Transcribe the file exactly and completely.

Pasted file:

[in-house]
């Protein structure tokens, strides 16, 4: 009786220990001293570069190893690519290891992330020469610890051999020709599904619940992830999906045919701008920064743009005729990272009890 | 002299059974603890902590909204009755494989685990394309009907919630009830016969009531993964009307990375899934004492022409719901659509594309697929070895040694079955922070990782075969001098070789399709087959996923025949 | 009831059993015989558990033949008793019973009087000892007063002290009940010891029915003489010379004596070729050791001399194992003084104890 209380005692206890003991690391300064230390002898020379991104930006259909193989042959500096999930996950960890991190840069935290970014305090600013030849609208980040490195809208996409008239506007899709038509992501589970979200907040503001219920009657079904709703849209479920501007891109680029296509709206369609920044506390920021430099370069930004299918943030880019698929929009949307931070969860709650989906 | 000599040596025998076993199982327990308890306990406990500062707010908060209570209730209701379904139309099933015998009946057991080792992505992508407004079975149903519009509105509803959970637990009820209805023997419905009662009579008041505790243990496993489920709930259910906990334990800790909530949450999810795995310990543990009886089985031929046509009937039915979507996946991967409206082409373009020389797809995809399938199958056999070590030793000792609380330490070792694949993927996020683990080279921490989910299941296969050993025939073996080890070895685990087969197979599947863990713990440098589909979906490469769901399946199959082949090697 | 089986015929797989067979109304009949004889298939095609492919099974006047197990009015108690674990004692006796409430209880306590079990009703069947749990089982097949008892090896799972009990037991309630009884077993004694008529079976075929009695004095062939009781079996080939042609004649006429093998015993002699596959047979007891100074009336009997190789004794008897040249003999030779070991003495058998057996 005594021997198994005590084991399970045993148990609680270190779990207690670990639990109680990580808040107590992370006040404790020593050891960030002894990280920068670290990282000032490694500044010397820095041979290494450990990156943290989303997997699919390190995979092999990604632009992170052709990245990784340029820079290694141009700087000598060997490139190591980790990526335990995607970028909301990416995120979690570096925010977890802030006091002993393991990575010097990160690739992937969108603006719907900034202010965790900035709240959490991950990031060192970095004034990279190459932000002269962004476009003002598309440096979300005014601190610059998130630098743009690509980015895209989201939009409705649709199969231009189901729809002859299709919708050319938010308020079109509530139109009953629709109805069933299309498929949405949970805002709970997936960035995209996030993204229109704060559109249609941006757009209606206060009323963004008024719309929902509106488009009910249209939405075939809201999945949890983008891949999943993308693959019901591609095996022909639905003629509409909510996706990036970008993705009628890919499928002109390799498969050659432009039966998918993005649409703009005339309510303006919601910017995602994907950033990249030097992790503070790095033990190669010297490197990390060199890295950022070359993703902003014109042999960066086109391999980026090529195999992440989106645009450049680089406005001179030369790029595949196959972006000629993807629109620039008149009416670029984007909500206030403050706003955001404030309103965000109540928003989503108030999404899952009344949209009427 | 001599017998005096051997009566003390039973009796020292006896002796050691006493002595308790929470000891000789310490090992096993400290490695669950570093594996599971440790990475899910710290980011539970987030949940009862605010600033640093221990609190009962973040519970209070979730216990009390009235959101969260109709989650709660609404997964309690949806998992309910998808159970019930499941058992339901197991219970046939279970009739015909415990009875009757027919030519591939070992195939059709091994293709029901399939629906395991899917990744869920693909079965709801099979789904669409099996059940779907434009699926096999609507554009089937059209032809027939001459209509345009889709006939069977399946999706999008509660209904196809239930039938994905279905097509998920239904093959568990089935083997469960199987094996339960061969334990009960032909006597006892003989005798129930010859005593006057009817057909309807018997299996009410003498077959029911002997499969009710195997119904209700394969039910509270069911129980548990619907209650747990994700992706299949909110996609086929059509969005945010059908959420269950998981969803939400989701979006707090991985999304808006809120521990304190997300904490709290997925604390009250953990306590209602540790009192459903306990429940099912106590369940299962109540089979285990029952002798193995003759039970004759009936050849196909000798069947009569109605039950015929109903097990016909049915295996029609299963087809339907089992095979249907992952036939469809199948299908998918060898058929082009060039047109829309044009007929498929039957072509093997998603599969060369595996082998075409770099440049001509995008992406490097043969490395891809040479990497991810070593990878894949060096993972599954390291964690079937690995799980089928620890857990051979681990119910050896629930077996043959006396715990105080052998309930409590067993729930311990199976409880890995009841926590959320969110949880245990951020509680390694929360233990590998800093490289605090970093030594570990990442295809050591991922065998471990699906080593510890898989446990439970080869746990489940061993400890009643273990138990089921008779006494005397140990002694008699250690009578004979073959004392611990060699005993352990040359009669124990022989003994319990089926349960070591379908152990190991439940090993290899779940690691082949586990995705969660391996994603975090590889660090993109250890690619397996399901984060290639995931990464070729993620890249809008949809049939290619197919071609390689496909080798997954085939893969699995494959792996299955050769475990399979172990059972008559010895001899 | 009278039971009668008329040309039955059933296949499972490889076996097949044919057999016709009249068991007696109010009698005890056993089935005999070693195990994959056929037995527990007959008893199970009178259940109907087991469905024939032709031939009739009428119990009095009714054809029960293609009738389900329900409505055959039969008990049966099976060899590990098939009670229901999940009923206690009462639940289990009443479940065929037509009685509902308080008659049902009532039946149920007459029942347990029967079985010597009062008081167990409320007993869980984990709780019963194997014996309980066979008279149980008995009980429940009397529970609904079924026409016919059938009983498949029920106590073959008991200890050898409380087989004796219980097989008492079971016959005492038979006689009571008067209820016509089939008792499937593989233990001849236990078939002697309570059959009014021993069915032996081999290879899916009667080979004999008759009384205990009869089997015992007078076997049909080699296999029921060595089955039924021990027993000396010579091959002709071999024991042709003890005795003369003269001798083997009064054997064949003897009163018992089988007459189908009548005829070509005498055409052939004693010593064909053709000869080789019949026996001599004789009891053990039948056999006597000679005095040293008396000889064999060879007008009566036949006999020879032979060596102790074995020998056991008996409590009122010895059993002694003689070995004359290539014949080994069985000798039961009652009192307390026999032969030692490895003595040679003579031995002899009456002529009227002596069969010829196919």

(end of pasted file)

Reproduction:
[in-house]
């Protein structure tokens, strides 16, 4: 009786220990001293570069190893690519290891992330020469610890051999020709599904619940992830999906045919701008920064743009005729990272009890 | 002299059974603890902590909204009755494989685990394309009907919630009830016969009531993964009307990375899934004492022409719901659509594309697929070895040694079955922070990782075969001098070789399709087959996923025949 | 009831059993015989558990033949008793019973009087000892007063002290009940010891029915003489010379004596070729050791001399194992003084104890 209380005692206890003991690391300064230390002898020379991104930006259909193989042959500096999930996950960890991190840069935290970014305090600013030849609208980040490195809208996409008239506007899709038509992501589970979200907040503001219920009657079904709703849209479920501007891109680029296509709206369609920044506390920021430099370069930004299918943030880019698929929009949307931070969860709650989906 | 000599040596025998076993199982327990308890306990406990500062707010908060209570209730209701379904139309099933015998009946057991080792992505992508407004079975149903519009509105509803959970637990009820209805023997419905009662009579008041505790243990496993489920709930259910906990334990800790909530949450999810795995310990543990009886089985031929046509009937039915979507996946991967409206082409373009020389797809995809399938199958056999070590030793000792609380330490070792694949993927996020683990080279921490989910299941296969050993025939073996080890070895685990087969197979599947863990713990440098589909979906490469769901399946199959082949090697 | 089986015929797989067979109304009949004889298939095609492919099974006047197990009015108690674990004692006796409430209880306590079990009703069947749990089982097949008892090896799972009990037991309630009884077993004694008529079976075929009695004095062939009781079996080939042609004649006429093998015993002699596959047979007891100074009336009997190789004794008897040249003999030779070991003495058998057996 005594021997198994005590084991399970045993148990609680270190779990207690670990639990109680990580808040107590992370006040404790020593050891960030002894990280920068670290990282000032490694500044010397820095041979290494450990990156943290989303997997699919390190995979092999990604632009992170052709990245990784340029820079290694141009700087000598060997490139190591980790990526335990995607970028909301990416995120979690570096925010977890802030006091002993393991990575010097990160690739992937969108603006719907900034202010965790900035709240959490991950990031060192970095004034990279190459932000002269962004476009003002598309440096979300005014601190610059998130630098743009690509980015895209989201939009409705649709199969231009189901729809002859299709919708050319938010308020079109509530139109009953629709109805069933299309498929949405949970805002709970997936960035995209996030993204229109704060559109249609941006757009209606206060009323963004008024719309929902509106488009009910249209939405075939809201999945949890983008891949999943993308693959019901591609095996022909639905003629509409909510996706990036970008993705009628890919499928002109390799498969050659432009039966998918993005649409703009005339309510303006919601910017995602994907950033990249030097992790503070790095033990190669010297490197990390060199890295950022070359993703902003014109042999960066086109391999980026090529195999992440989106645009450049680089406005001179030369790029595949196959972006000629993807629109620039008149009416670029984007909500206030403050706003955001404030309103965000109540928003989503108030999404899952009344949209009427 | 001599017998005096051997009566003390039973009796020292006896002796050691006493002595308790929470000891000789310490090992096993400290490695669950570093594996599971440790990475899910710290980011539970987030949940009862605010600033640093221990609190009962973040519970209070979730216990009390009235959101969260109709989650709660609404997964309690949806998992309910998808159970019930499941058992339901197991219970046939279970009739015909415990009875009757027919030519591939070992195939059709091994293709029901399939629906395991899917990744869920693909079965709801099979789904669409099996059940779907434009699926096999609507554009089937059209032809027939001459209509345009889709006939069977399946999706999008509660209904196809239930039938994905279905097509998920239904093959568990089935083997469960199987094996339960061969334990009960032909006597006892003989005798129930010859005593006057009817057909309807018997299996009410003498077959029911002997499969009710195997119904209700394969039910509270069911129980548990619907209650747990994700992706299949909110996609086929059509969005945010059908959420269950998981969803939400989701979006707090991985999304808006809120521990304190997300904490709290997925604390009250953990306590209602540790009192459903306990429940099912106590369940299962109540089979285990029952002798193995003759039970004759009936050849196909000798069947009569109605039950015929109903097990016909049915295996029609299963087809339907089992095979249907992952036939469809199948299908998918060898058929082009060039047109829309044009007929498929039957072509093997998603599969060369595996082998075409770099440049001509995008992406490097043969490395891809040479990497991810070593990878894949060096993972599954390291964690079937690995799980089928620890857990051979681990119910050896629930077996043959006396715990105080052998309930409590067993729930311990199976409880890995009841926590959320969110949880245990951020509680390694929360233990590998800093490289605090970093030594570990990442295809050591991922065998471990699906080593510890898989446990439970080869746990489940061993400890009643273990138990089921008779006494005397140990002694008699250690009578004979073959004392611990060699005993352990040359009669124990022989003994319990089926349960070591379908152990190991439940090993290899779940690691082949586990995705969660391996994603975090590889660090993109250890690619397996399901984060290639995931990464070729993620890249809008949809049939290619197919071609390689496909080798997954085939893969699995494959792996299955050769475990399979172990059972008559010895001899 | 009278039971009668008329040309039955059933296949499972490889076996097949044919057999016709009249068991007696109010009698005890056993089935005999070693195990994959056929037995527990007959008893199970009178259940109907087991469905024939032709031939009739009428119990009095009714054809029960293609009738389900329900409505055959039969008990049966099976060899590990098939009670229901999940009923206690009462639940289990009443479940065929037509009685509902308080008659049902009532039946149920007459029942347990029967079985010597009062008081167990409320007993869980984990709780019963194997014996309980066979008279149980008995009980429940009397529970609904079924026409016919059938009983498949029920106590073959008991200890050898409380087989004796219980097989008492079971016959005492038979006689009571008067209820016509089939008792499937593989233990001849236990078939002697309570059959009014021993069915032996081999290879899916009667080979004999008759009384205990009869089997015992007078076997049909080699296999029921060595089955039924021990027993000396010579091959002709071999024991042709003890005795003369003269001798083997009064054997064949003897009163018992089988007459189908009548005829070509005498055409052939004693010593064909053709000869080789019949026996001599004789009891053990039948056999006597000679005095040293008396000889064999060879007008009566036949006999020879032979060596102790074995020998056991008996409590009122010895059993002694003689070995004359290539014949080994069985000798039961009652009192307390026999032969030692490895003595040679003579031995002899009456002529009227002596069969010829196919």